Hope was born a month prematurely, weighing 4 pounds, 4 ounces, had bowlegs and suffered a possible stroke in utero. She didn’t start walking until relatively late, at 17 months.
But she has blossomed into a natural athlete, teaching herself to do back handsprings and flips by watching her hero, Olympic gold medal gymnast Simone Biles, also an African-American who was adopted. Hope learned to ski at an early age with her family, loves speed and has no fear of heights, so ski jumping came naturally when she started four years ago. She is now the top jumper in the girls under-14 Central Division, which covers four Midwestern states.
Raya followed her sister into the sport two years ago, and the pair travel with their mother to weekend competitions at ski clubs around the Midwest. They compete at an intermediate level, having graduated from the small beginner jumps to 25 and 40 meters. Though the lack of snow this winter has slowed her development, Hope has started jumping 60 meters, and her coach says she is ready for the big 70-meter jump at Norge.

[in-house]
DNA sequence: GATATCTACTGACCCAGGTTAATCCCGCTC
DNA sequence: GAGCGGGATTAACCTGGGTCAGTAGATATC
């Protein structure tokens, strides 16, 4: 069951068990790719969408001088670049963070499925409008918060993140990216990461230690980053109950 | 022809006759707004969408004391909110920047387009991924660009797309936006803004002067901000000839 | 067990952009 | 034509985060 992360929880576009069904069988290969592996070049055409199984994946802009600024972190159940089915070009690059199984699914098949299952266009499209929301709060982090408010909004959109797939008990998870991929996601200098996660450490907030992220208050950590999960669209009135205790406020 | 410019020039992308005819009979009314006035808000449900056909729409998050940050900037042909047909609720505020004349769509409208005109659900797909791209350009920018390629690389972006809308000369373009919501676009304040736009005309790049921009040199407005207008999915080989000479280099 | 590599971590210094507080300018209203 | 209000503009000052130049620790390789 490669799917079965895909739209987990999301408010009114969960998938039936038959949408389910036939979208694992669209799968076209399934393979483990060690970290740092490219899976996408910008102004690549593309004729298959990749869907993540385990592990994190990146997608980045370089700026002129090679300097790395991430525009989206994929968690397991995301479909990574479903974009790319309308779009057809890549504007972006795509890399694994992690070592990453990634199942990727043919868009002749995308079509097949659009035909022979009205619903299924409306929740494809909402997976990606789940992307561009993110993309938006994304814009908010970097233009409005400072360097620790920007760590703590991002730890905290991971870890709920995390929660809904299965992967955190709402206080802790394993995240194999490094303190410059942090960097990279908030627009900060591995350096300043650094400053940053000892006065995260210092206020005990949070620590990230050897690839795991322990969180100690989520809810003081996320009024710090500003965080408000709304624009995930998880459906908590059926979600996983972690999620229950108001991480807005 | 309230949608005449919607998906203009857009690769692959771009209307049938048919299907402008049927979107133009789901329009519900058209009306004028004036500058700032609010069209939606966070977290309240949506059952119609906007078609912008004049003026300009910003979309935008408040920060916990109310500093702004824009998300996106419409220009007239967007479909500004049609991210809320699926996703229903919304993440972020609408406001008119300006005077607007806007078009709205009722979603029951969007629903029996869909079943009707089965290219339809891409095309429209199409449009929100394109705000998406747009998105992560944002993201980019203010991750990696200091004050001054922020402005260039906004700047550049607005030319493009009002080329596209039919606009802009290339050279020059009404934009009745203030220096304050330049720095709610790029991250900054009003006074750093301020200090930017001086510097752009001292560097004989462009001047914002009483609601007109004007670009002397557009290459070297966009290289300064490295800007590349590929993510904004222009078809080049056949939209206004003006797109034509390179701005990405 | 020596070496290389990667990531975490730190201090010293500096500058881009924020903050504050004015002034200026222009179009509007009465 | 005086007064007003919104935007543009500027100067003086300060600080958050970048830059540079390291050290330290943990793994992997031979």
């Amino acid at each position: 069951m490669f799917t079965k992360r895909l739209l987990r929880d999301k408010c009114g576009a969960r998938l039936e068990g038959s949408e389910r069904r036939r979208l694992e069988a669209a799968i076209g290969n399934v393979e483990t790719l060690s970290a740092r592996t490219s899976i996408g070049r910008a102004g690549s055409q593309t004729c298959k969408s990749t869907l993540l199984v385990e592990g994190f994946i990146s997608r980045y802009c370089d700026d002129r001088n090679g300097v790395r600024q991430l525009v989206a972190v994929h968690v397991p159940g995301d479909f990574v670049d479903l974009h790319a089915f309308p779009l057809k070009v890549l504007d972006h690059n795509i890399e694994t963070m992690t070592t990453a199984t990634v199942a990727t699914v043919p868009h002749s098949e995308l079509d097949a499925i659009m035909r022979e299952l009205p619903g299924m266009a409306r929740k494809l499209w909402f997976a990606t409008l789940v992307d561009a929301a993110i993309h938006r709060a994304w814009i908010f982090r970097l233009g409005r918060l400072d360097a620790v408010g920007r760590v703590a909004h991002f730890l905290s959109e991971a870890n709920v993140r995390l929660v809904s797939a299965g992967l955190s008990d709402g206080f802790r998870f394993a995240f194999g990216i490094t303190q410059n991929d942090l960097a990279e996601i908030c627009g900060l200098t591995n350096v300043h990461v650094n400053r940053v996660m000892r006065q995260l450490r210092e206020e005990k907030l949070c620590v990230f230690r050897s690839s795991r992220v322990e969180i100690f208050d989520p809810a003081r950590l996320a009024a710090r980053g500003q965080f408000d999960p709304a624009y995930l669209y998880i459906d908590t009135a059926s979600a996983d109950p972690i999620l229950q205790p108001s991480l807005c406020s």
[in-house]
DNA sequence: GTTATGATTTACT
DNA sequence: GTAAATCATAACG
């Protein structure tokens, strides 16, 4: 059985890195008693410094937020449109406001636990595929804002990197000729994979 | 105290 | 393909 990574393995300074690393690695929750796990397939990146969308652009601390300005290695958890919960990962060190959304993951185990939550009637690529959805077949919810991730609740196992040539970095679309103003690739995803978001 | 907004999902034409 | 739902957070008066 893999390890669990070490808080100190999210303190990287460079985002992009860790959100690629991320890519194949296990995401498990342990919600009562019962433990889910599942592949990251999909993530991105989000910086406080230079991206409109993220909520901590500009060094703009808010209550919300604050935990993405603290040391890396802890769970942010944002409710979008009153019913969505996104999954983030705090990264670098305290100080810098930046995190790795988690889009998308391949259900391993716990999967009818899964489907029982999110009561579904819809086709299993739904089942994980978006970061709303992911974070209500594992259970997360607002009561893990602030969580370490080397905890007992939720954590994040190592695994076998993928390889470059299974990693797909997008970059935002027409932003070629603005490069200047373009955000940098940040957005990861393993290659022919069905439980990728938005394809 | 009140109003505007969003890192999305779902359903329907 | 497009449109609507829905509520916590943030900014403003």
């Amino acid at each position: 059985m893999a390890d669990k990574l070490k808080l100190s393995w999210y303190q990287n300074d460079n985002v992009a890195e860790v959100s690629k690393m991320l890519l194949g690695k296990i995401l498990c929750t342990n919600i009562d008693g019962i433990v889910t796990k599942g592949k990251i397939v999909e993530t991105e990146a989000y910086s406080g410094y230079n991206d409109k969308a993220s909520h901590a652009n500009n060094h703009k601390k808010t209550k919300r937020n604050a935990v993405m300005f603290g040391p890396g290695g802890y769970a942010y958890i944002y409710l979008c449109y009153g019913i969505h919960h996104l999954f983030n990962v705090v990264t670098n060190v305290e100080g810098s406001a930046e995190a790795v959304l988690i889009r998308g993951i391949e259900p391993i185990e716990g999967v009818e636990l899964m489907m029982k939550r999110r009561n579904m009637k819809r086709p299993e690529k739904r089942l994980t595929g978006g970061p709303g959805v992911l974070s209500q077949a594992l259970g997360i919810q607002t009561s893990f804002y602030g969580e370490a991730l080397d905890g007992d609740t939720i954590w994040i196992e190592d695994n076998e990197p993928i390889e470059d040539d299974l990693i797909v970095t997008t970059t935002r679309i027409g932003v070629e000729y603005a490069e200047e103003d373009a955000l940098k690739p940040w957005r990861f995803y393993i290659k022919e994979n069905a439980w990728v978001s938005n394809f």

The tower stands high enough to see the Chicago skyline, with a drop as steep as a roller coaster, and is enough to give some visitors vertigo.
Along with about 40 teammates at Norge, age 5 to mid-20s, the sisters keep jumping in the summer on plastic landing surfaces, and train to develop strength, flexibility and endurance. Technique is a huge part of the sport, as skiers must jump just at the point of liftoff, then spread their skis and tip them up to catch the wind and sail as far as they can.
During a recent conversation at her house, Raya demonstrated her form by leaping face first into a beanbag. Slightly taller than her sister, “Ray-dog” serves as Hope’s protector, on the lookout for anyone who might be giving her a hard time. As a jumper, she especially relishes the tournaments. “I like how there’s a crowd and they’re very loud,” Raya said. “That just gives me more confidence.”
For role models, the girls need look no further than their own ski club. Norge was the training ground for three of the four members of the USA Ski Jumping team: Kevin Bickner, Casey Larson and 2015 men’s national champion Mike Glasder.